by Anton Shilov
09/22/2011 | 01:33 PM
The Texas Advanced Computing Center (TACC) at The University of Texas announced plans to build a supercomputer capable of performing ten quadrillion floating point operations per second (10 1015 or 10petaFLOPS). The Stampede supercomputer will be the first system in the world to use eight-core Intel Xeon E5-series "Sandy Bridge-EP" processors as well as Intel MIC "Knights Corner" accelerators designed to process highly parallel workloads.
"Stampede is the most powerful x86-based Linux HPC cluster announced for deployment in the U.S. at this time, The system builds on TACC's history of continuously deploying larger and more powerful x86 Linux clusters that enable new scientific breakthroughs. It will also be the first large-scale implementation of Intel's MIC architecture-based products," said Jay Boisseau, the director of TACC.
When completed in early 2013, Stampede will comprise several thousand Dell "Zeus" servers with each server having two eight-core Intel Xeon E5-series "Sandy Bridge-EP" processors as well as 32GB of memory. In addition, the supercomputer will integrate Intel MIC "Knights Corner" accelerators (with 50+ cores and made using 22nm process technology) to process highly parallel workloads. Several thousands of Xeon processors will offer about 2PFLOPS of peak performance, whereas the MIC highly-parallel accelerators will provide additional 8PFLOPS of performance.
Furthermore, Stampede will offer 128 next-generation Nvidia Quadro graphics processing units (GPUs) code-named Kepler for remote visualization, 16 Dell servers with 1TB of shared memory and 2 GPUs each for large data analysis, and a high-performance Lustre file system for data-intensive computing. All components will be integrated with an InfiniBand FDR 56Gb/s network for extreme scalability.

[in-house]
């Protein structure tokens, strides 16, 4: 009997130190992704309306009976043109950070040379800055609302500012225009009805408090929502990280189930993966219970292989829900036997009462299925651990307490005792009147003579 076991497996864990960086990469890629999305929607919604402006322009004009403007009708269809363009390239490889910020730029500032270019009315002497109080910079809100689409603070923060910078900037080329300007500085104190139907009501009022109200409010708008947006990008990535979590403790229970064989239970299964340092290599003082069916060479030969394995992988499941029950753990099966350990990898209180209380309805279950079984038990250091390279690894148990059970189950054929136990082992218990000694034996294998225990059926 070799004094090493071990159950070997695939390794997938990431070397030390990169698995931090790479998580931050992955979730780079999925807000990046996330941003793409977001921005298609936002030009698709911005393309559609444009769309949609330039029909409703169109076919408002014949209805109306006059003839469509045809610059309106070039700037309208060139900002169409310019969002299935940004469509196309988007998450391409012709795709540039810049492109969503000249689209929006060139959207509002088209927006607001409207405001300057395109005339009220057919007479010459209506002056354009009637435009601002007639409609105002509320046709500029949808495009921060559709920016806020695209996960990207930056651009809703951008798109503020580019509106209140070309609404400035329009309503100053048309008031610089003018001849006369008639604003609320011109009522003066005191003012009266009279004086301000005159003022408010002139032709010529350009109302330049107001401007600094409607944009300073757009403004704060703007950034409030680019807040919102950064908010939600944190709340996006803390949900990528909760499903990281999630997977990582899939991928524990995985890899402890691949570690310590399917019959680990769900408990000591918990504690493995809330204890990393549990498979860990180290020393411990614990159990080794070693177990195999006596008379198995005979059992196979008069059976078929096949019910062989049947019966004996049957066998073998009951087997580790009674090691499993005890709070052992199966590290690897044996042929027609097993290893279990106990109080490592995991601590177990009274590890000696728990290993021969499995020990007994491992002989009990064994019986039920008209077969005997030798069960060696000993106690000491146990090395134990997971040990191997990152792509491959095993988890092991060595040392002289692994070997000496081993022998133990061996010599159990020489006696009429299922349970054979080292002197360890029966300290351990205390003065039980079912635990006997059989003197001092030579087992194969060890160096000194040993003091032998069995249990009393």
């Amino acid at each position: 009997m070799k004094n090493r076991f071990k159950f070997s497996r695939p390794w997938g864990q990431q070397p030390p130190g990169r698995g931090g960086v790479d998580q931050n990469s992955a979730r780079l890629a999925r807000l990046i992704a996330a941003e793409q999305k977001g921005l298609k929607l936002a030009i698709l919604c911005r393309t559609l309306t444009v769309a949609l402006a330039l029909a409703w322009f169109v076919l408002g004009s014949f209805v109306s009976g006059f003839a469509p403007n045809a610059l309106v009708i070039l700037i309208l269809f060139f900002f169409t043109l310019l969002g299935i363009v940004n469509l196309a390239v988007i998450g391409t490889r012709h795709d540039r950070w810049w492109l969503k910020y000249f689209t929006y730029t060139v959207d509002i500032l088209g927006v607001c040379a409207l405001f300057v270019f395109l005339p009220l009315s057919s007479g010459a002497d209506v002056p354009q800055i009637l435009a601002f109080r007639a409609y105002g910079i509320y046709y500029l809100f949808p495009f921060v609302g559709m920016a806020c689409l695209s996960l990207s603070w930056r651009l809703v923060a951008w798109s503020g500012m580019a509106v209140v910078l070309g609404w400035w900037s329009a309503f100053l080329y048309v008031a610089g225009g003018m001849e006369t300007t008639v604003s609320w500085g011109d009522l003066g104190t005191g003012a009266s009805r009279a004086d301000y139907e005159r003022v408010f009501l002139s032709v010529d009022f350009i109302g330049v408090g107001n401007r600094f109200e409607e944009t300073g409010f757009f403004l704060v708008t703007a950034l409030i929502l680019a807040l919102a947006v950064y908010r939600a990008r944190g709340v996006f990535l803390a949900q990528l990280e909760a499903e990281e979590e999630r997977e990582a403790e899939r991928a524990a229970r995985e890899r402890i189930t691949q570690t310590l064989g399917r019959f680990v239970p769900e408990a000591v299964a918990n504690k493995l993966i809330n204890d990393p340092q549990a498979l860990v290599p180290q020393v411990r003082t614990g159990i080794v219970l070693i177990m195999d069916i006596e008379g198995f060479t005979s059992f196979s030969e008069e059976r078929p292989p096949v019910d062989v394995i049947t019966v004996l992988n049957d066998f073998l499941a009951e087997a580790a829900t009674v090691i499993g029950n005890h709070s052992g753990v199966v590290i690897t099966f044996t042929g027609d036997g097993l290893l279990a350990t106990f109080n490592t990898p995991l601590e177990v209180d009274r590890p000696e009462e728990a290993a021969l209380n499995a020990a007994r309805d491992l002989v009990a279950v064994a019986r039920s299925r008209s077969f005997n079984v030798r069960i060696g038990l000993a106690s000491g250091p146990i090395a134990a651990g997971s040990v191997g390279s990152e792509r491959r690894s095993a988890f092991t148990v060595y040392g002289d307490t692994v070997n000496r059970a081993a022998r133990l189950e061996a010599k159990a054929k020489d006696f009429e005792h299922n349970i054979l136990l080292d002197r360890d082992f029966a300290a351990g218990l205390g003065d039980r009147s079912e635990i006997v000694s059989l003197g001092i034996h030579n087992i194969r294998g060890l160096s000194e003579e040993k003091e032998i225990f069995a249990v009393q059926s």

Altogether, Stampede will have a peak performance of 10PFLOPS, 272TB of total memory, and 14PB of disk storage.
An IBM supercomputer
"Intel is proud to be a core part of enabling the next-generation of scientific discovery for XSEDE*'s users. Our goal is to provide consistency with the next-generation of Intel processors, co-processors and software so that our nation's best scientists can focus on scientific discovery and not computer science," said Anthony Neal-Graves, vice president and general manager of Workstations and MIC computing at Intel.
The Stampede will be one of the world's most powerful supercomputers when completed. TACC also announced that the current system is only the beginning as they plan to expand ”Stampede” in the future and increase the total system performance by more than 50% to 15PFLOPS with the help of future generations of Intel products. Today's most powerful supercomputer is K computer based on SPARC64 VIIIfx 2.0GHz processors that has max performance of around 8PFLOPS.
"My group, in particular, is excited about the opportunities Stampede offers to greatly accelerate our work in quantifying uncertainties in computer models of dynamics of polar ice sheets, global seismic wave propagation, and whole-earth plate tectonics," said Omar Ghattas, professor of geological sciences and mechanical engineering at the University of Texas.
*XSEDE - Extreme Science and Engineering Discovery Environment consortium that comprises more than a dozen universities and two research laboratories.